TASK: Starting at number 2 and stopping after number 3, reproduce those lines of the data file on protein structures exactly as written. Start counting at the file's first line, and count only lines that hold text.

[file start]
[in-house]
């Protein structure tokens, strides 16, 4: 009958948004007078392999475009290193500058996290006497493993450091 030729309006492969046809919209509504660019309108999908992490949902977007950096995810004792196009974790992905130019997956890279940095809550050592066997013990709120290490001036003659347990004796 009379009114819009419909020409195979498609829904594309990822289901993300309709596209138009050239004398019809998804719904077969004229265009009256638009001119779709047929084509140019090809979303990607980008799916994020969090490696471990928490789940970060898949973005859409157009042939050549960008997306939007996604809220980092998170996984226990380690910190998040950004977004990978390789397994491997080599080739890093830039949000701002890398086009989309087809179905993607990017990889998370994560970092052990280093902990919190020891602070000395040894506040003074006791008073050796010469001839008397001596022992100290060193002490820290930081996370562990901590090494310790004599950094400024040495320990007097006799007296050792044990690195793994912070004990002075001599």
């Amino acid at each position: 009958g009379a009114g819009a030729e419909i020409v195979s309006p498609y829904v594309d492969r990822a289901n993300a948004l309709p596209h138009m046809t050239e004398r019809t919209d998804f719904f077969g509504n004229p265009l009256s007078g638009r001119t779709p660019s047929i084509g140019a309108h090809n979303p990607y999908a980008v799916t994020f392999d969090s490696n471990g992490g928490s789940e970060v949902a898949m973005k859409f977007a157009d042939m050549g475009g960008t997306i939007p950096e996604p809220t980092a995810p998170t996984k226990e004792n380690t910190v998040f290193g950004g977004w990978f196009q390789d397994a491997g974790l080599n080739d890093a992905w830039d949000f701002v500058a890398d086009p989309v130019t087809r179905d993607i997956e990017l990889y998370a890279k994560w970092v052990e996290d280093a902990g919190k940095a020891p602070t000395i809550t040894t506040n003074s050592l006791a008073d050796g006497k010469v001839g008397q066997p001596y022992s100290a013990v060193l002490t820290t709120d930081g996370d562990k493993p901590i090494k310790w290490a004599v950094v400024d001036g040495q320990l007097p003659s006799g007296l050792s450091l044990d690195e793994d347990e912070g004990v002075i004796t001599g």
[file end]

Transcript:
């Protein structure tokens, strides 16, 4: 009958948004007078392999475009290193500058996290006497493993450091 030729309006492969046809919209509504660019309108999908992490949902977007950096995810004792196009974790992905130019997956890279940095809550050592066997013990709120290490001036003659347990004796 009379009114819009419909020409195979498609829904594309990822289901993300309709596209138009050239004398019809998804719904077969004229265009009256638009001119779709047929084509140019090809979303990607980008799916994020969090490696471990928490789940970060898949973005859409157009042939050549960008997306939007996604809220980092998170996984226990380690910190998040950004977004990978390789397994491997080599080739890093830039949000701002890398086009989309087809179905993607990017990889998370994560970092052990280093902990919190020891602070000395040894506040003074006791008073050796010469001839008397001596022992100290060193002490820290930081996370562990901590090494310790004599950094400024040495320990007097006799007296050792044990690195793994912070004990002075001599």
């Amino acid at each position: 009958g009379a009114g819009a030729e419909i020409v195979s309006p498609y829904v594309d492969r990822a289901n993300a948004l309709p596209h138009m046809t050239e004398r019809t919209d998804f719904f077969g509504n004229p265009l009256s007078g638009r001119t779709p660019s047929i084509g140019a309108h090809n979303p990607y999908a980008v799916t994020f392999d969090s490696n471990g992490g928490s789940e970060v949902a898949m973005k859409f977007a157009d042939m050549g475009g960008t997306i939007p950096e996604p809220t980092a995810p998170t996984k226990e004792n380690t910190v998040f290193g950004g977004w990978f196009q390789d397994a491997g974790l080599n080739d890093a992905w830039d949000f701002v500058a890398d086009p989309v130019t087809r179905d993607i997956e990017l990889y998370a890279k994560w970092v052990e996290d280093a902990g919190k940095a020891p602070t000395i809550t040894t506040n003074s050592l006791a008073d050796g006497k010469v001839g008397q066997p001596y022992s100290a013990v060193l002490t820290t709120d930081g996370d562990k493993p901590i090494k310790w290490a004599v950094v400024d001036g040495q320990l007097p003659s006799g007296l050792s450091l044990d690195e793994d347990e912070g004990v002075i004796t001599g």